Benjamin v. Lindner Aviation

534 N.W.2d 400 (Iowa 1995)



The finder of mislaid property acquires no rights to the property. The right of possession of mislaid property belongs to the owner of the premises upon which the property is found, as against all persons other than the true owner. 


A finder discovered money within the wings of an airplane. The finder claimed that he was entitled to the money, after one year, sought a declaration of rights pursuant to Iowa Code § 644 (1991). The owner of the plane claimed the money as against the finder. The district court determined that the statute only applied to lost property, that the money was mislaid property, and that it therefore belonged to the owner of the premises where it was found, which in that case was the plane. The district court awarded the finder a 10 percent finder's fee pursuant to Iowa Code § 644.13 (1991).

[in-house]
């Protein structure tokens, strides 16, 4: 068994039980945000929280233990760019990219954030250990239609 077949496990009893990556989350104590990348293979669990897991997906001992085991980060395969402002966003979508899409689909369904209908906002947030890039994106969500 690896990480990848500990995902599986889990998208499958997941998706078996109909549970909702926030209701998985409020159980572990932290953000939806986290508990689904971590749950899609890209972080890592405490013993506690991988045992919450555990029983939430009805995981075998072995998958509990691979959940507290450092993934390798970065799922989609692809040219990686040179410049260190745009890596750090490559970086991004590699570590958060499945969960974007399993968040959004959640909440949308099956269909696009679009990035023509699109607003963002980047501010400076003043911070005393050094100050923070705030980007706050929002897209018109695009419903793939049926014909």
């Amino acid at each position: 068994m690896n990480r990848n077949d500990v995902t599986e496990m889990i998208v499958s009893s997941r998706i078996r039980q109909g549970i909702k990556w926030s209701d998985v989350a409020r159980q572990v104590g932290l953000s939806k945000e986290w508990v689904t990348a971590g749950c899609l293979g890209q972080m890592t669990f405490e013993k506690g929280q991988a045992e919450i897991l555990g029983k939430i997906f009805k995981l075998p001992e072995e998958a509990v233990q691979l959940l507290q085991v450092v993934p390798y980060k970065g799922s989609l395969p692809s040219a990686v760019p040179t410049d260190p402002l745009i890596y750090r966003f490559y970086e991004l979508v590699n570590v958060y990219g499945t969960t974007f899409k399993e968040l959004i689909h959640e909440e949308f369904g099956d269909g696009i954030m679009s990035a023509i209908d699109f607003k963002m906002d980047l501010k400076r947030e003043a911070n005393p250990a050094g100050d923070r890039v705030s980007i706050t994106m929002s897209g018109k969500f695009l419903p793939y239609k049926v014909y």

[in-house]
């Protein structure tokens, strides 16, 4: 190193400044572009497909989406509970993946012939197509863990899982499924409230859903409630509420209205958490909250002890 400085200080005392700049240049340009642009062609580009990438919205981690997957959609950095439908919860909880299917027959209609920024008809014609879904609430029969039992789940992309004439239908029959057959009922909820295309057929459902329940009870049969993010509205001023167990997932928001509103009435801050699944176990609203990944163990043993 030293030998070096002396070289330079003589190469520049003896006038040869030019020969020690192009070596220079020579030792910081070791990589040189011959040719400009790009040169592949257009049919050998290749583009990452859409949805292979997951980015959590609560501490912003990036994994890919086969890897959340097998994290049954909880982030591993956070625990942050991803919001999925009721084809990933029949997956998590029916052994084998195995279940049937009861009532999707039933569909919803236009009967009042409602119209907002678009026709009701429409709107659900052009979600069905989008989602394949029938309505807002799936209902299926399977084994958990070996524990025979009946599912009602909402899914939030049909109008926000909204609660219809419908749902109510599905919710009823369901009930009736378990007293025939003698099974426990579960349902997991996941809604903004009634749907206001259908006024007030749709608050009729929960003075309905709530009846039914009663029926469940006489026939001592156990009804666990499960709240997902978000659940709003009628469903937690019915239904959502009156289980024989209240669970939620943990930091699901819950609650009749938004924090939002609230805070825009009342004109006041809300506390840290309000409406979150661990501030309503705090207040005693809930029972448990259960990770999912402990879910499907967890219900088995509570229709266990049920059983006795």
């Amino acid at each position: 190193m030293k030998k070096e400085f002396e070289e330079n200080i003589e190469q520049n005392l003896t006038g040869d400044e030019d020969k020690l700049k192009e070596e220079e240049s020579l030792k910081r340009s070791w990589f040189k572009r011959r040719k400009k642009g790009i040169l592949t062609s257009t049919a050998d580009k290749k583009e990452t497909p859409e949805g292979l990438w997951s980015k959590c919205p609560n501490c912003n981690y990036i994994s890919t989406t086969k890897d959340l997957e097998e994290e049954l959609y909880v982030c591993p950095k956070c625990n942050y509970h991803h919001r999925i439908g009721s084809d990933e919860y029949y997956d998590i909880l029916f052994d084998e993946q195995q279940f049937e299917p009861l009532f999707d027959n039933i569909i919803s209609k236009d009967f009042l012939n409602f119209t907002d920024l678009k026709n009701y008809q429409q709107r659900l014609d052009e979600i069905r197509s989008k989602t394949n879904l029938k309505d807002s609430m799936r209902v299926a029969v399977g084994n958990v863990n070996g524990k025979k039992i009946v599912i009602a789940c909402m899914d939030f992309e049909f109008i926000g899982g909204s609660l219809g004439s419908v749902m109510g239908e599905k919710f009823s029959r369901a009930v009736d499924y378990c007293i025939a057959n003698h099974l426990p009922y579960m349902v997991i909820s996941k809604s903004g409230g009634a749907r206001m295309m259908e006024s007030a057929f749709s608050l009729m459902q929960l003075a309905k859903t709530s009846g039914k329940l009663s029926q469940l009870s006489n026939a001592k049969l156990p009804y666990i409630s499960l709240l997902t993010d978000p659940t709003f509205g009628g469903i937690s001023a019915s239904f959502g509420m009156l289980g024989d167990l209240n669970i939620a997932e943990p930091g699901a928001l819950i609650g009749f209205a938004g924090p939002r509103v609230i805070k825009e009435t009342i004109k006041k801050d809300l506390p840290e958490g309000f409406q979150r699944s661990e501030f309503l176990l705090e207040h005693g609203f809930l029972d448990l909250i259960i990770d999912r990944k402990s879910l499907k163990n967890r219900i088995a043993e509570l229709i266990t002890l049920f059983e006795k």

Is hidden money considered "mislaid" property?




The court held that the district court's finding that the money was mislaid property was supported by substantial evidence because (1) the district court correctly looked to the common law classifications of found property to determine the rights, and (2) the place where the money was found and the manner in which it was hidden supported an inference that the money had been intentionally placed in the wing. The court held that the district court erred in awarding a finder's fee because § 644.13 only applied to lost, and not mislaid, property.

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